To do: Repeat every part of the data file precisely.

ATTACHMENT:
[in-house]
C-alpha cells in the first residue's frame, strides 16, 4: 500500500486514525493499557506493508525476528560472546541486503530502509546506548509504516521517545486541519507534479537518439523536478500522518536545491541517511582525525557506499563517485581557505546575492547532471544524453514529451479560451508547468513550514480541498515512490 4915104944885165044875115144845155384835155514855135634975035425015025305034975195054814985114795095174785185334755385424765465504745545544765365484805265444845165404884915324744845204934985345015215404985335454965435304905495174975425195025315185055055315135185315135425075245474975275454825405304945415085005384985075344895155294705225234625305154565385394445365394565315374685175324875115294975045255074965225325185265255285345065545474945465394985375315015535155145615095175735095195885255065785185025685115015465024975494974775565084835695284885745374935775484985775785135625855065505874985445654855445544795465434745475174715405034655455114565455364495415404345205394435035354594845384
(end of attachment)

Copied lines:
[in-house]
C-alpha cells in the first residue's frame, strides 16, 4: 500500500486514525493499557506493508525476528560472546541486503530502509546506548509504516521517545486541519507534479537518439523536478500522518536545491541517511582525525557506499563517485581557505546575492547532471544524453514529451479560451508547468513550514480541498515512490 4915104944885165044875115144845155384835155514855135634975035425015025305034975195054814985114795095174785185334755385424765465504745545544765365484805265444845165404884915324744845204934985345015215404985335454965435304905495174975425195025315185055055315135185315135425075245474975275454825405304945415085005384985075344895155294705225234625305154565385394445365394565315374685175324875115294975045255074965225325185265255285345065545474945465394985375315015535155145615095175735095195885255065785185025685115015465024975494974775565084835695284885745374935775484985775785135625855065505874985445654855445544795465434745475174715405034655455114565455364495415404345205394435035354594845384